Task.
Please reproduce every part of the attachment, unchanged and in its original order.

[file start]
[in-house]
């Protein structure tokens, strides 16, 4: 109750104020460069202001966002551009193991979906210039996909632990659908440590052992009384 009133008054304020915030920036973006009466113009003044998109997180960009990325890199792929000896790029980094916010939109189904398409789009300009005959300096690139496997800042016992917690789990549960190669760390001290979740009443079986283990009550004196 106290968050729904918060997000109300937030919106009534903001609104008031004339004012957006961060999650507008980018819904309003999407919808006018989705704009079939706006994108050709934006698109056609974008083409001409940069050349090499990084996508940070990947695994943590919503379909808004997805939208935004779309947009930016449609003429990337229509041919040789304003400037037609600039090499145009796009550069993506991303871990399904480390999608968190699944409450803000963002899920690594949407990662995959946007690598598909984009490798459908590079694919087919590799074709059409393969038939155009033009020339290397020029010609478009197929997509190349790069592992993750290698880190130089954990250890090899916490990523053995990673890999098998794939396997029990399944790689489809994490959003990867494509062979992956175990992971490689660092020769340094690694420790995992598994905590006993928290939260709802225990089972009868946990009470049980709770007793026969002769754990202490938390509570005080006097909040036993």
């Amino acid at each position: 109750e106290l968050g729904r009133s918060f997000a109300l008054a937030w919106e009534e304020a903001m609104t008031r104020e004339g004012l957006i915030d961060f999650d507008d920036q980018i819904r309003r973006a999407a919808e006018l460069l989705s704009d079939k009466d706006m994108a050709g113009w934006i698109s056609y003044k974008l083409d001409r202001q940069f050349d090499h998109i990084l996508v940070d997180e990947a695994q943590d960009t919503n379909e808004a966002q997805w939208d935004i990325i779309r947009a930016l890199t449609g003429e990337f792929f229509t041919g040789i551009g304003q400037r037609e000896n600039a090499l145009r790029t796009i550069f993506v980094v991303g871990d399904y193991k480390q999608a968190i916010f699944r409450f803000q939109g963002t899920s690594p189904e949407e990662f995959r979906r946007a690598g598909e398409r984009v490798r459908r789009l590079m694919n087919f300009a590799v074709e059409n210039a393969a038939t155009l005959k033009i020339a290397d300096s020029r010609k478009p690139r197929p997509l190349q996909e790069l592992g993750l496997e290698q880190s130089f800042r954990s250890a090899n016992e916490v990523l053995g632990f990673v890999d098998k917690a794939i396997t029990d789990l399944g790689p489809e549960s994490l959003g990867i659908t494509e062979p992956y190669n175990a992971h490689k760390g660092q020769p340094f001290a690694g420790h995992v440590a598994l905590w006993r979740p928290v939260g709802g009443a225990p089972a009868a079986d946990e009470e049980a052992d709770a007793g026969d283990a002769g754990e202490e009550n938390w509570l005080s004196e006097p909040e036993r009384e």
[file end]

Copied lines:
[in-house]
């Protein structure tokens, strides 16, 4: 109750104020460069202001966002551009193991979906210039996909632990659908440590052992009384 009133008054304020915030920036973006009466113009003044998109997180960009990325890199792929000896790029980094916010939109189904398409789009300009005959300096690139496997800042016992917690789990549960190669760390001290979740009443079986283990009550004196 106290968050729904918060997000109300937030919106009534903001609104008031004339004012957006961060999650507008980018819904309003999407919808006018989705704009079939706006994108050709934006698109056609974008083409001409940069050349090499990084996508940070990947695994943590919503379909808004997805939208935004779309947009930016449609003429990337229509041919040789304003400037037609600039090499145009796009550069993506991303871990399904480390999608968190699944409450803000963002899920690594949407990662995959946007690598598909984009490798459908590079694919087919590799074709059409393969038939155009033009020339290397020029010609478009197929997509190349790069592992993750290698880190130089954990250890090899916490990523053995990673890999098998794939396997029990399944790689489809994490959003990867494509062979992956175990992971490689660092020769340094690694420790995992598994905590006993928290939260709802225990089972009868946990009470049980709770007793026969002769754990202490938390509570005080006097909040036993």
């Amino acid at each position: 109750e106290l968050g729904r009133s918060f997000a109300l008054a937030w919106e009534e304020a903001m609104t008031r104020e004339g004012l957006i915030d961060f999650d507008d920036q980018i819904r309003r973006a999407a919808e006018l460069l989705s704009d079939k009466d706006m994108a050709g113009w934006i698109s056609y003044k974008l083409d001409r202001q940069f050349d090499h998109i990084l996508v940070d997180e990947a695994q943590d960009t919503n379909e808004a966002q997805w939208d935004i990325i779309r947009a930016l890199t449609g003429e990337f792929f229509t041919g040789i551009g304003q400037r037609e000896n600039a090499l145009r790029t796009i550069f993506v980094v991303g871990d399904y193991k480390q999608a968190i916010f699944r409450f803000q939109g963002t899920s690594p189904e949407e990662f995959r979906r946007a690598g598909e398409r984009v490798r459908r789009l590079m694919n087919f300009a590799v074709e059409n210039a393969a038939t155009l005959k033009i020339a290397d300096s020029r010609k478009p690139r197929p997509l190349q996909e790069l592992g993750l496997e290698q880190s130089f800042r954990s250890a090899n016992e916490v990523l053995g632990f990673v890999d098998k917690a794939i396997t029990d789990l399944g790689p489809e549960s994490l959003g990867i659908t494509e062979p992956y190669n175990a992971h490689k760390g660092q020769p340094f001290a690694g420790h995992v440590a598994l905590w006993r979740p928290v939260g709802g009443a225990p089972a009868a079986d946990e009470e049980a052992d709770a007793g026969d283990a002769g754990e202490e009550n938390w509570l005080s004196e006097p909040e036993r009384e």